Taking this into account, an examination of the results in Tables 1 and 3 of the patent in suit leads to a rather inconsistent overall picture. In Table 1 the observed response of the mixture is in general identical to or above the expected response. Therefore, it could be concluded that no antagonism/impairment exists. However, in Table 3 antagonism is observed for the mixture of glyphosate and isoxazole in varying degrees for most of the tested weeds (AMARE, AMATA, CHEAL, IPOSS, SEFTA, SETGL), the difference between observed and calculated values ranging from -3 to -18, with differences of -1 not even being taken into account. The Board notes that the effects apparently also depend on the location (cf. Iowa in Table 1 and South Dakota in Table 3) and on the amount of the HPPD-inhibiting herbicides (see values for AMATA in Table 3 of the patent in suit).

Similar results, namely the existence of synergism, antagonism or additive effects depending on the location, the type of weed and the amount of the second herbicide, can be found in Tables 2 and 4 of the patent in suit, reflecting the residual activity of the HPPD-inhibiting herbicide.

5.7 It follows from the above that the claimed absence of impairment or antagonism of glyphosate in a glyphosate/HPPD-inhibiting herbicide mixture has not been convincingly established. Furthermore, the Board observes that the herbicides atrazine, cyanazine, alachlor and metalachlor mentioned in document (13) are known as residual herbicides (see for example document (8)). Therefore, the residual control of weeds is also not a new and unexpected effect. The fact that HPPD-inhibiting herbicides are known as residual herbicides was not contested and can also be seen from document (3), which refers to the pre-emergence use of RPA 201772, i.e. 5-cyclopropyl-4-(2-methylsulphonyl-4-trifluoromethyl)benzoylisoxazole cited in the patent in suit as one of the compounds of formula (i) of particular interest.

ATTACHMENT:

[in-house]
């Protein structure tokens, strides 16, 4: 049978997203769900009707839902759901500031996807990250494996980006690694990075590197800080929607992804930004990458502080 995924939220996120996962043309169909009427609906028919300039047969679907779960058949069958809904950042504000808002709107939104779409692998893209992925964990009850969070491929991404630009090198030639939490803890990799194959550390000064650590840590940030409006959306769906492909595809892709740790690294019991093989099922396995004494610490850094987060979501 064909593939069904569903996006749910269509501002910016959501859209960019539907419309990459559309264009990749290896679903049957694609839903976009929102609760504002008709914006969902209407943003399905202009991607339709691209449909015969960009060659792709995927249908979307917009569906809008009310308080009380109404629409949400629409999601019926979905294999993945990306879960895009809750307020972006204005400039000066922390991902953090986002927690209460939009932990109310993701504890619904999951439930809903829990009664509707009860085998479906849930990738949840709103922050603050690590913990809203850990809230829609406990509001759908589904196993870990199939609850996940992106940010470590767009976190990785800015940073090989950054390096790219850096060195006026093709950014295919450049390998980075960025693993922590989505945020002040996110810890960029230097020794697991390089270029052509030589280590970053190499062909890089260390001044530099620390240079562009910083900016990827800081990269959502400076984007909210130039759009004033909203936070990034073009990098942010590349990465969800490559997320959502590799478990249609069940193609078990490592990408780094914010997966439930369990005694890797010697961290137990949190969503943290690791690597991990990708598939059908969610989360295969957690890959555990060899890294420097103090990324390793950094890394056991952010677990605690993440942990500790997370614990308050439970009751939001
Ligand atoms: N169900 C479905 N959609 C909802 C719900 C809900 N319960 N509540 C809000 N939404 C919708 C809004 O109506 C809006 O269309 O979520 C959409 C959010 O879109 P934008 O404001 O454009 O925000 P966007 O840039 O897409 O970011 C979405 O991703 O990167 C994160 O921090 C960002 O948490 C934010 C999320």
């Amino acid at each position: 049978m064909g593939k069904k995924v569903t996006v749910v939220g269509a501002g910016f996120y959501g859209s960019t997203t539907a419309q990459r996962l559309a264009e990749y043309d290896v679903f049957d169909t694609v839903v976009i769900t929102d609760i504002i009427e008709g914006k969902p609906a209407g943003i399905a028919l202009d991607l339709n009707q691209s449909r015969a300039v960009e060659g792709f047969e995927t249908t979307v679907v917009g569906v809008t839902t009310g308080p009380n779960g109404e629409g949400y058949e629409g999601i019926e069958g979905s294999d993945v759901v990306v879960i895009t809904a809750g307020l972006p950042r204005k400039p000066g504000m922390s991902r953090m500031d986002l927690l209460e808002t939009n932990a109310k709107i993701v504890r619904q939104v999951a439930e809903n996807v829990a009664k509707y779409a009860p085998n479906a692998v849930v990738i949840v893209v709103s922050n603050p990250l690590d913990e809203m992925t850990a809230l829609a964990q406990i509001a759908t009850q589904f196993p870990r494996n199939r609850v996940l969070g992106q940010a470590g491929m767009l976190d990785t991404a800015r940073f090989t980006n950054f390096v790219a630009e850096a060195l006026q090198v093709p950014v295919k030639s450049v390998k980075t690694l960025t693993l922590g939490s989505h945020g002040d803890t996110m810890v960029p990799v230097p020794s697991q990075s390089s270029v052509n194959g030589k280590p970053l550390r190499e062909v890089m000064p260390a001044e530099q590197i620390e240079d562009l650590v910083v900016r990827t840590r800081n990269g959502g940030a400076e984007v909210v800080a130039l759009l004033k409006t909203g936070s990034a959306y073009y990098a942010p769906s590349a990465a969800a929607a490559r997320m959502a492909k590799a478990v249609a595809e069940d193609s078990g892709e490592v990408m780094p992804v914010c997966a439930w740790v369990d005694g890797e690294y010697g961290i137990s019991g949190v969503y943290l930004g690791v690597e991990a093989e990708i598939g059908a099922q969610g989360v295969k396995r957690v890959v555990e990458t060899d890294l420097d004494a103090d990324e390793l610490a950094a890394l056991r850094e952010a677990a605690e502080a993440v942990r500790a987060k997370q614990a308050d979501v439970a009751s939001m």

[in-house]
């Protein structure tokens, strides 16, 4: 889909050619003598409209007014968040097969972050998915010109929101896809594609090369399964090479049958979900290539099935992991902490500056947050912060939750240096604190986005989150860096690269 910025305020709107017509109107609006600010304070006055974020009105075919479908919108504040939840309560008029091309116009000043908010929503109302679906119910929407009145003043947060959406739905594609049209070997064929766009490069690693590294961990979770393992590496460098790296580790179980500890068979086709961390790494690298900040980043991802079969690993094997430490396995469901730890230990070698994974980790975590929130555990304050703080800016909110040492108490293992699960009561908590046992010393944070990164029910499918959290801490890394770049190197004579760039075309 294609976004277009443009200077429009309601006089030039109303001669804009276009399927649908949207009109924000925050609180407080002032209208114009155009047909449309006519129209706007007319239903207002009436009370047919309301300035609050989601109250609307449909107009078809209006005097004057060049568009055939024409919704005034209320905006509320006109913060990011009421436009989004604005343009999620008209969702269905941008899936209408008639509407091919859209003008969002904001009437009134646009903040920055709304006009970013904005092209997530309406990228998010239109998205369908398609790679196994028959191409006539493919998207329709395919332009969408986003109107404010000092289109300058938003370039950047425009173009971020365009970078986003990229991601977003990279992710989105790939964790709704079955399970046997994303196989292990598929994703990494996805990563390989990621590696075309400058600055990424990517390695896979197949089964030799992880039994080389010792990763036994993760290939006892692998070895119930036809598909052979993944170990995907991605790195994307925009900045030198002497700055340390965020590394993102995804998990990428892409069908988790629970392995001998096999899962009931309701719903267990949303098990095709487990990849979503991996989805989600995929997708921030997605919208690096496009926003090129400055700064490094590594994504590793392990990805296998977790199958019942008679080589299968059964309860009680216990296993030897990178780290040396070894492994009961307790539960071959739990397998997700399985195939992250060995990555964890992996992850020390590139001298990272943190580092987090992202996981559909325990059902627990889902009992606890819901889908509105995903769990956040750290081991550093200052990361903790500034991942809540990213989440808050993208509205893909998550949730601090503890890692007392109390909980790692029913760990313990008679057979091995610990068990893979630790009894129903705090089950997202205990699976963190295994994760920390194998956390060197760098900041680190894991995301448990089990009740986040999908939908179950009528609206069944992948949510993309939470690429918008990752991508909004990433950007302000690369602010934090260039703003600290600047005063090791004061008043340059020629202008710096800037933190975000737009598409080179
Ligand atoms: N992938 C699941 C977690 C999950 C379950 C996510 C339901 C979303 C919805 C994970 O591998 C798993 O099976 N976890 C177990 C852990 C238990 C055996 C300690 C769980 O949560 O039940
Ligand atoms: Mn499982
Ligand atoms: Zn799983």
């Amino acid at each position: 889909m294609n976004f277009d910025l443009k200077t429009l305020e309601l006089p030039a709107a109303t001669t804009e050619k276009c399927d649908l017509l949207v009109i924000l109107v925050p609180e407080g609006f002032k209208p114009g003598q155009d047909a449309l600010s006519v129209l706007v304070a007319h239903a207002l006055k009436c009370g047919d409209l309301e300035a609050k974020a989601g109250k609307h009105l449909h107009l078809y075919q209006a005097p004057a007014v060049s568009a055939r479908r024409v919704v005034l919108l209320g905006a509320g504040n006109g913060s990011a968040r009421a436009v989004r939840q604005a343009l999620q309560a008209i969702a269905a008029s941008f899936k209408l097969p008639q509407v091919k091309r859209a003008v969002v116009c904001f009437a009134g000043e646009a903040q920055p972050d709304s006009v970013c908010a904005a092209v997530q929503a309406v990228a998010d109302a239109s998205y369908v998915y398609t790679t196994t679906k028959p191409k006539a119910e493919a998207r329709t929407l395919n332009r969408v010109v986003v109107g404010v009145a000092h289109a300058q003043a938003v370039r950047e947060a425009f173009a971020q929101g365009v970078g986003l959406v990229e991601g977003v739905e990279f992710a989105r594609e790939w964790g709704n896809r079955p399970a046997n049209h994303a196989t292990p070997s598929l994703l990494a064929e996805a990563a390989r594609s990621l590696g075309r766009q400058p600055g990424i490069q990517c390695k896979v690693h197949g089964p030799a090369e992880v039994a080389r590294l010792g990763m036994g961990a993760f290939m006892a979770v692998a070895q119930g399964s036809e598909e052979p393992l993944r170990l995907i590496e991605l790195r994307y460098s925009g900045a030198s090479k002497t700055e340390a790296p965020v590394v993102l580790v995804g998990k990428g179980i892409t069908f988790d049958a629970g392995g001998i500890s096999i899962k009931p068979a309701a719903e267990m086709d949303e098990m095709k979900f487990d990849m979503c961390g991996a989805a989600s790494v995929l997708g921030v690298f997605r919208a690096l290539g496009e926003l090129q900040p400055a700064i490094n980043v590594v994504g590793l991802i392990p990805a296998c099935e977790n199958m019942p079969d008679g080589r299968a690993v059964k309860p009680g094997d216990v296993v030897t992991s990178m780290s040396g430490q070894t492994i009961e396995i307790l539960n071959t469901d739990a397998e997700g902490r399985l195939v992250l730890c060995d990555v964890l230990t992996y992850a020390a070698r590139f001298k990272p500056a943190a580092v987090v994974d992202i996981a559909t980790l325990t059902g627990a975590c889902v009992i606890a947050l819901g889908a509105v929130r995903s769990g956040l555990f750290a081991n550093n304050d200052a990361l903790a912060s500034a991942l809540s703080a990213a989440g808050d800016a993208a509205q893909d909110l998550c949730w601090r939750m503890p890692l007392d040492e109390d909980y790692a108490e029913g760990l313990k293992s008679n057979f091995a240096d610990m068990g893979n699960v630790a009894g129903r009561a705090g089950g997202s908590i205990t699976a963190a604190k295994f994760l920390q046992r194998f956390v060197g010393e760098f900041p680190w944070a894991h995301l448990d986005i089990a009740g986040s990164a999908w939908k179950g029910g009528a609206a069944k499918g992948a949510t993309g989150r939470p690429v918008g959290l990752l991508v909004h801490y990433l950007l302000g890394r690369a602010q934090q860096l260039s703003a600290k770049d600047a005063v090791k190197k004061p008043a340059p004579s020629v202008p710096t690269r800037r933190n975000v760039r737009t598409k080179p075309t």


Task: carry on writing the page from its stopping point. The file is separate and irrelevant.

5.8 Consequently, the technical problem as defined by the Appellant needs to be redefined in a less ambitious way. Given the teaching of document (13), it can merely be seen in providing an alternative way of weed control at a crop locus post-emergence involving a combination of glyphosate and a residual herbicide wherein the crop locus comprises a crop tolerant to glyphosate.

5.9 In view of the experimental results summarised in Tables 1-4 of the patent in suit the Board is satisfied that this problem has been solved.

5.10 It then remains to be decided whether or not the proposed solution is obvious in view of the prior art.

5.10.1 The closest prior art, document (13), already teaches that genetically modified crops can be treated post-emergence with combination formulations comprising glyphosate and further herbicides. Specific herbicides are mentioned, but the teaching of document (13) is not limited to those herbicides. The Board is of the opinion that the skilled person looking for an alternative to the herbicides mentioned in document (13) would consider combining glyphosate with herbicides having similar effects, i.e. having residual activity and/or activity on broad-leaf weeds. HPPD-inhibiting herbicides are a known class of herbicides and the skilled person learns from document (14) that 4-benzoylisoxazoles, which are a particular group of HPPD-inhibiting herbicide identical to those referred to in claim 10 of the contested patent, can be used as an alternative or supplement to bromoxynil, one of the herbicides mentioned in document (13), and that they are effective against broad-leaf weeds, grasses and sedges. He also learns that these herbicides are suitable for post-emergence treatment of crops (for example document (14), page 1, line 24 - page 2, line 13, examples). The post-emergence treatment of crops against broad-leaf weeds, grasses and sedges with 2-benzoyl-cyclohexane-1,3-dione derivatives, another group of known HPPD-inhibiting herbicides, is also part of the prior art (documents (15) or (16)). Since it has not been convincingly shown that there is a particular effect related to the use of the HPPD-inhibitors, their choice is part of the routine task of the skilled person unless there is information in the prior art that teaches away from that particular choice.